Secondly, Iran oil platforms were destroyed during the US attack; the court upheld that the destruction may have posed a significant effect on Iranian oil export trade interfering with the freedom of commerce protected by paragraph 1 of Article X (International Court of Justice, 2003). The dispute presented compromised paragraph 2 of the Article XX1; thus, the argument could be entertained by court jurisdiction. During the US's first attack, there was no evidence of oil trade between the countries and the American authorities had imposed an embargo that suspected the oil trade (International Court of Justice, 2003). Based on these facts, the court dismissed the claims that the US had breached the 1955 Treaty’s Article X, paragraph 1 stated obligations. Additionally, the court rejected the claims that the Iran attack infringed freedom of navigation and commerce in the parties' territories after discovering that the attacked ships were engaged in neither navigation nor commerce (International Court of Justice, 2003). Thus, the reparation counter-claim presented by the US was rejected based on the availed evidence.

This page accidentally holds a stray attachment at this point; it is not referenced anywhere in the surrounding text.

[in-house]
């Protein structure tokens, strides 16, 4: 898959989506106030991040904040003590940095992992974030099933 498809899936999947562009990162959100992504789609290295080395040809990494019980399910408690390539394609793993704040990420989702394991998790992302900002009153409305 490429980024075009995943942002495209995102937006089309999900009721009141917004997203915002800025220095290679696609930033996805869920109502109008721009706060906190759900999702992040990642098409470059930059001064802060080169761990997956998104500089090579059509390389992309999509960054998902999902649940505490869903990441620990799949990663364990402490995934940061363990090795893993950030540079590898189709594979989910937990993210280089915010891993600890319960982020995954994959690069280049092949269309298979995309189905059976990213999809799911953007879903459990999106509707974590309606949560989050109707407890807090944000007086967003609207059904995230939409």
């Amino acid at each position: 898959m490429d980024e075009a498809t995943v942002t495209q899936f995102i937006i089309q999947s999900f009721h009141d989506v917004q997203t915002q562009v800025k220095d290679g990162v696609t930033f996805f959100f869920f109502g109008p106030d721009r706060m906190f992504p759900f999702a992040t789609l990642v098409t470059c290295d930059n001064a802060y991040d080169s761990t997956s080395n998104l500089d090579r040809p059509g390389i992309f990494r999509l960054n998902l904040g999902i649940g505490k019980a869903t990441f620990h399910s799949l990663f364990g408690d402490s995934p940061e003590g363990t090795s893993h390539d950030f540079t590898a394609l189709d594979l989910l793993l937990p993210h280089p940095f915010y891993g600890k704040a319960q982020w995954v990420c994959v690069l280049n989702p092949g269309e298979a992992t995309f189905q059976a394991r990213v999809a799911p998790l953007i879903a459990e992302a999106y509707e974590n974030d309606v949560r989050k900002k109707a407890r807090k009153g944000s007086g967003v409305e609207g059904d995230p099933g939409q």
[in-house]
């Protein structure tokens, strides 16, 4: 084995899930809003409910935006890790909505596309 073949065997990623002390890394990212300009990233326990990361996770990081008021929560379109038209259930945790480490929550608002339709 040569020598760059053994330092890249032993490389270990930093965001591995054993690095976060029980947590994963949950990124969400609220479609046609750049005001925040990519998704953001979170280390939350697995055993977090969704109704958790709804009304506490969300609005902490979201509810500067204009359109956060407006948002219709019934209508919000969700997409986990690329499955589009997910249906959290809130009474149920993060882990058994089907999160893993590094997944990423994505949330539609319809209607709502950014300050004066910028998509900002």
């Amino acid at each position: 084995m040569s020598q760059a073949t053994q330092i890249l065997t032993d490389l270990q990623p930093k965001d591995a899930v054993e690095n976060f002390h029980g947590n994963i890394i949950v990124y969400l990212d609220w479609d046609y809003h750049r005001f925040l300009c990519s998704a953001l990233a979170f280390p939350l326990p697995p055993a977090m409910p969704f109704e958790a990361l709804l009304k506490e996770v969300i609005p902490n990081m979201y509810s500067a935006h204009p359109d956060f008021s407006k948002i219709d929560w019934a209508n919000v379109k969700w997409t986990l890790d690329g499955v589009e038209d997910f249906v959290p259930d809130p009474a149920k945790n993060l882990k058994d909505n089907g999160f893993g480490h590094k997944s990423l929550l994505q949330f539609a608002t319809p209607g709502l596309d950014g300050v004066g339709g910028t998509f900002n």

Position of the Parties
Firstly, Iran disputed that by attacking the oil platforms, the US violated the commerce freedom protected by the Amity Treaty of 1955, Consular Rights and Economic Regulations (International Court of Justice, 2003). The position of the United States to Iran dispute was contrary, and it held that the court had no jurisdiction to the instituted proceedings. However, the US preliminary objection was rejected based on the 1955 Treaty Article XXI, paragraph 2 that entertained the presented claims; the US reinforced its position by filing a counter-memorial (International Court of Justice, 2003). In the counter-memorial, the US requested for court declaration and adjudged on the Iran Persian Gulf attack that, according to its stance, had breached Article X of the Amity Treaty. Secondly, the issue before the court was to establish whether the US violated the commerce freedom provided by the Amity Treaty, Consular Rights and Economic Relations signed by the two nations (International Court of Justice, 2003). Additionally, the court had jurisdiction to establish if the claims of self-defense were authentic in accordance with international law. Lastly, based on the issue, the two parties accused each other of violating the trading terms, rules, and regulations outlined in the treaty.
To Court Reasoning and Conclusion